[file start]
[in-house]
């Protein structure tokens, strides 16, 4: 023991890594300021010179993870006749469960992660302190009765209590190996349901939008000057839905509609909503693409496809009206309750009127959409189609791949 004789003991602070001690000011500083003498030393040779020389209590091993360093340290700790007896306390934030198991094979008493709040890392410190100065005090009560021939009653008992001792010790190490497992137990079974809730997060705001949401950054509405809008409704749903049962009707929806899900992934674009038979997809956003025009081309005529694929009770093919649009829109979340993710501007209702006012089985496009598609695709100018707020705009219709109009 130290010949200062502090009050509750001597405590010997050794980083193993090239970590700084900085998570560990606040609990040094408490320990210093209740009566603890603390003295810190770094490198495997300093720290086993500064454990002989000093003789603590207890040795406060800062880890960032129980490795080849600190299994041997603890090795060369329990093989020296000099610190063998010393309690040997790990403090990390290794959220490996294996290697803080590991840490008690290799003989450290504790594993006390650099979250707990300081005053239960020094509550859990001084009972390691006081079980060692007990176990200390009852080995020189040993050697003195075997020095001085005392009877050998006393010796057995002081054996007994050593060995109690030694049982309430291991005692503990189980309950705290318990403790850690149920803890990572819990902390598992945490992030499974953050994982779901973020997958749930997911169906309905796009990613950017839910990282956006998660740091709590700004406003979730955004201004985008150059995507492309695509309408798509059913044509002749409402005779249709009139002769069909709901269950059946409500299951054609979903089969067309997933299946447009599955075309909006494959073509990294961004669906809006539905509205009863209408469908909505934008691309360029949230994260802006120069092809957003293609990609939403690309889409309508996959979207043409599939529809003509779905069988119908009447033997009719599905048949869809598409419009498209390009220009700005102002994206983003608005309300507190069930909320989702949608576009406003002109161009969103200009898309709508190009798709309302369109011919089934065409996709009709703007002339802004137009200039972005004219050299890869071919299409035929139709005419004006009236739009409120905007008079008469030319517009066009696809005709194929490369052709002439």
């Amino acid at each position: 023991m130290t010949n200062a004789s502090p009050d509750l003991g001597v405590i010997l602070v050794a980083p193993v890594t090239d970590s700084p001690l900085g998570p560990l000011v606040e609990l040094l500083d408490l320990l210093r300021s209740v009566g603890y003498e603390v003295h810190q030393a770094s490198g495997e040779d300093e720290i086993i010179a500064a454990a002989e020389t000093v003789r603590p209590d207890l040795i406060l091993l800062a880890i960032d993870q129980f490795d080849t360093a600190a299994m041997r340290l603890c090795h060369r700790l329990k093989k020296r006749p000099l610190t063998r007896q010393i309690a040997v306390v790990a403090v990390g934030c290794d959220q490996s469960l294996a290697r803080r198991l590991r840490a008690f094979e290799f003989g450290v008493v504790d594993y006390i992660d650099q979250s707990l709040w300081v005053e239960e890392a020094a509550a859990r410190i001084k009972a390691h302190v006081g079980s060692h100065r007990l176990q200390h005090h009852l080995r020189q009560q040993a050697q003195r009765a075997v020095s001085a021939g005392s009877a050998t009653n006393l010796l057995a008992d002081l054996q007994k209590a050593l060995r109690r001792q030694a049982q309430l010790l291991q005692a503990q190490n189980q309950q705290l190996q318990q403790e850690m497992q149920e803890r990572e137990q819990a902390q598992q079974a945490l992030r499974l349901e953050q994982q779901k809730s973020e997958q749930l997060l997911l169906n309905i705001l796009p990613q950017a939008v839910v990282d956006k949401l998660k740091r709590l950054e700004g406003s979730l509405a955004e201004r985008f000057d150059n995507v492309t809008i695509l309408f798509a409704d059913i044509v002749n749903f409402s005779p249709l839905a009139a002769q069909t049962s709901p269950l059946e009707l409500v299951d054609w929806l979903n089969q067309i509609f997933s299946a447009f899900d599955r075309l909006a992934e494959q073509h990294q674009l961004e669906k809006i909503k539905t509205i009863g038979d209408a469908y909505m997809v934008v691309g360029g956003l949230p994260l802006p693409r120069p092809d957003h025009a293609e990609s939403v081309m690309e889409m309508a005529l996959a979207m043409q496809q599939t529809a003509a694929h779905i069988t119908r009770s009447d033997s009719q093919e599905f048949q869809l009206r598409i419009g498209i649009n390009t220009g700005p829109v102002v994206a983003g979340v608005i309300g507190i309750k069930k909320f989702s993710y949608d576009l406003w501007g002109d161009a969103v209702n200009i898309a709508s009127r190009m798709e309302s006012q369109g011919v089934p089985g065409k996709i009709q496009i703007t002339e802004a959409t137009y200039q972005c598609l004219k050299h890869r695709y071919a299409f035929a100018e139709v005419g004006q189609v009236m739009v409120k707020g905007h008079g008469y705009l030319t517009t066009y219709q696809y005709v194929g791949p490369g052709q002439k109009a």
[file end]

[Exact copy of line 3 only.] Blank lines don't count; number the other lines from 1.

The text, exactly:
């Amino acid at each position: 023991m130290t010949n200062a004789s502090p009050d509750l003991g001597v405590i010997l602070v050794a980083p193993v890594t090239d970590s700084p001690l900085g998570p560990l000011v606040e609990l040094l500083d408490l320990l210093r300021s209740v009566g603890y003498e603390v003295h810190q030393a770094s490198g495997e040779d300093e720290i086993i010179a500064a454990a002989e020389t000093v003789r603590p209590d207890l040795i406060l091993l800062a880890i960032d993870q129980f490795d080849t360093a600190a299994m041997r340290l603890c090795h060369r700790l329990k093989k020296r006749p000099l610190t063998r007896q010393i309690a040997v306390v790990a403090v990390g934030c290794d959220q490996s469960l294996a290697r803080r198991l590991r840490a008690f094979e290799f003989g450290v008493v504790d594993y006390i992660d650099q979250s707990l709040w300081v005053e239960e890392a020094a509550a859990r410190i001084k009972a390691h302190v006081g079980s060692h100065r007990l176990q200390h005090h009852l080995r020189q009560q040993a050697q003195r009765a075997v020095s001085a021939g005392s009877a050998t009653n006393l010796l057995a008992d002081l054996q007994k209590a050593l060995r109690r001792q030694a049982q309430l010790l291991q005692a503990q190490n189980q309950q705290l190996q318990q403790e850690m497992q149920e803890r990572e137990q819990a902390q598992q079974a945490l992030r499974l349901e953050q994982q779901k809730s973020e997958q749930l997060l997911l169906n309905i705001l796009p990613q950017a939008v839910v990282d956006k949401l998660k740091r709590l950054e700004g406003s979730l509405a955004e201004r985008f000057d150059n995507v492309t809008i695509l309408f798509a409704d059913i044509v002749n749903f409402s005779p249709l839905a009139a002769q069909t049962s709901p269950l059946e009707l409500v299951d054609w929806l979903n089969q067309i509609f997933s299946a447009f899900d599955r075309l909006a992934e494959q073509h990294q674009l961004e669906k809006i909503k539905t509205i009863g038979d209408a469908y909505m997809v934008v691309g360029g956003l949230p994260l802006p693409r120069p092809d957003h025009a293609e990609s939403v081309m690309e889409m309508a005529l996959a979207m043409q496809q599939t529809a003509a694929h779905i069988t119908r009770s009447d033997s009719q093919e599905f048949q869809l009206r598409i419009g498209i649009n390009t220009g700005p829109v102002v994206a983003g979340v608005i309300g507190i309750k069930k909320f989702s993710y949608d576009l406003w501007g002109d161009a969103v209702n200009i898309a709508s009127r190009m798709e309302s006012q369109g011919v089934p089985g065409k996709i009709q496009i703007t002339e802004a959409t137009y200039q972005c598609l004219k050299h890869r695709y071919a299409f035929a100018e139709v005419g004006q189609v009236m739009v409120k707020g905007h008079g008469y705009l030319t517009t066009y219709q696809y005709v194929g791949p490369g052709q002439k109009a």